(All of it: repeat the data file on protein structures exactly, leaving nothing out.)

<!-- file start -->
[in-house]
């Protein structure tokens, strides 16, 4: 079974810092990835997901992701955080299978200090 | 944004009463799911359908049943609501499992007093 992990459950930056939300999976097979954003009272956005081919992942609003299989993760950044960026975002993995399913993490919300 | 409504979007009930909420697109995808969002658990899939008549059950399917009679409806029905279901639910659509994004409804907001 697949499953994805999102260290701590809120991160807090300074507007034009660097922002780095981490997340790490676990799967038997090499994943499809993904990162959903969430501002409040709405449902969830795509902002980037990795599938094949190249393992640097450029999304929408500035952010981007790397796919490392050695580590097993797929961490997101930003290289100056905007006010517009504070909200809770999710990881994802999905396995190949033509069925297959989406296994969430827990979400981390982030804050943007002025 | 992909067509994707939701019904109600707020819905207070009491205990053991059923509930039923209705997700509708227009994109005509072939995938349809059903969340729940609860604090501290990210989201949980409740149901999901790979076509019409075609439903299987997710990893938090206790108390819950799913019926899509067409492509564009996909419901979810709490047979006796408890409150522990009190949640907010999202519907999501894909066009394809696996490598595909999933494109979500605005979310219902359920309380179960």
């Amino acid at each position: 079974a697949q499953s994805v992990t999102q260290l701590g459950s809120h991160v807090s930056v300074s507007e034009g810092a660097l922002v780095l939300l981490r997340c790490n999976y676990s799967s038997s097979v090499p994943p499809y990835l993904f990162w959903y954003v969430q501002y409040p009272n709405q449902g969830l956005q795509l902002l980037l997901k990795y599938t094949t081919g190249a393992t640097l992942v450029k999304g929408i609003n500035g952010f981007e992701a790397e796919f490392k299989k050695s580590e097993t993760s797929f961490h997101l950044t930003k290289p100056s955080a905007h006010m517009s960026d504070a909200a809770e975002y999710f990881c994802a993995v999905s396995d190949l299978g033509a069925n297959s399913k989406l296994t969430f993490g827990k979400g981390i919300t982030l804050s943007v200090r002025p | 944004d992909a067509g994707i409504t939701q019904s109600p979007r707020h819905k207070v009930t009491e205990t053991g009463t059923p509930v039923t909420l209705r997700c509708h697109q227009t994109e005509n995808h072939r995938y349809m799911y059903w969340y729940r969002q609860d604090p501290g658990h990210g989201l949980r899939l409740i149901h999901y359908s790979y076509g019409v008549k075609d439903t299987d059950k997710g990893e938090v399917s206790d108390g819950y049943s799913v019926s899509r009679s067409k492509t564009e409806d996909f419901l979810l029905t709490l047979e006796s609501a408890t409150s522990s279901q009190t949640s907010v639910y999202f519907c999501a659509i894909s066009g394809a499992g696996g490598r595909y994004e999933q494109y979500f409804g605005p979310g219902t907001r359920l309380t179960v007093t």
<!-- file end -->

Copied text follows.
[in-house]
């Protein structure tokens, strides 16, 4: 079974810092990835997901992701955080299978200090 | 944004009463799911359908049943609501499992007093 992990459950930056939300999976097979954003009272956005081919992942609003299989993760950044960026975002993995399913993490919300 | 409504979007009930909420697109995808969002658990899939008549059950399917009679409806029905279901639910659509994004409804907001 697949499953994805999102260290701590809120991160807090300074507007034009660097922002780095981490997340790490676990799967038997090499994943499809993904990162959903969430501002409040709405449902969830795509902002980037990795599938094949190249393992640097450029999304929408500035952010981007790397796919490392050695580590097993797929961490997101930003290289100056905007006010517009504070909200809770999710990881994802999905396995190949033509069925297959989406296994969430827990979400981390982030804050943007002025 | 992909067509994707939701019904109600707020819905207070009491205990053991059923509930039923209705997700509708227009994109005509072939995938349809059903969340729940609860604090501290990210989201949980409740149901999901790979076509019409075609439903299987997710990893938090206790108390819950799913019926899509067409492509564009996909419901979810709490047979006796408890409150522990009190949640907010999202519907999501894909066009394809696996490598595909999933494109979500605005979310219902359920309380179960």
């Amino acid at each position: 079974a697949q499953s994805v992990t999102q260290l701590g459950s809120h991160v807090s930056v300074s507007e034009g810092a660097l922002v780095l939300l981490r997340c790490n999976y676990s799967s038997s097979v090499p994943p499809y990835l993904f990162w959903y954003v969430q501002y409040p009272n709405q449902g969830l956005q795509l902002l980037l997901k990795y599938t094949t081919g190249a393992t640097l992942v450029k999304g929408i609003n500035g952010f981007e992701a790397e796919f490392k299989k050695s580590e097993t993760s797929f961490h997101l950044t930003k290289p100056s955080a905007h006010m517009s960026d504070a909200a809770e975002y999710f990881c994802a993995v999905s396995d190949l299978g033509a069925n297959s399913k989406l296994t969430f993490g827990k979400g981390i919300t982030l804050s943007v200090r002025p | 944004d992909a067509g994707i409504t939701q019904s109600p979007r707020h819905k207070v009930t009491e205990t053991g009463t059923p509930v039923t909420l209705r997700c509708h697109q227009t994109e005509n995808h072939r995938y349809m799911y059903w969340y729940r969002q609860d604090p501290g658990h990210g989201l949980r899939l409740i149901h999901y359908s790979y076509g019409v008549k075609d439903t299987d059950k997710g990893e938090v399917s206790d108390g819950y049943s799913v019926s899509r009679s067409k492509t564009e409806d996909f419901l979810l029905t709490l047979e006796s609501a408890t409150s522990s279901q009190t949640s907010v639910y999202f519907c999501a659509i894909s066009g394809a499992g696996g490598r595909y994004e999933q494109y979500f409804g605005p979310g219902t907001r359920l309380t179960v007093t």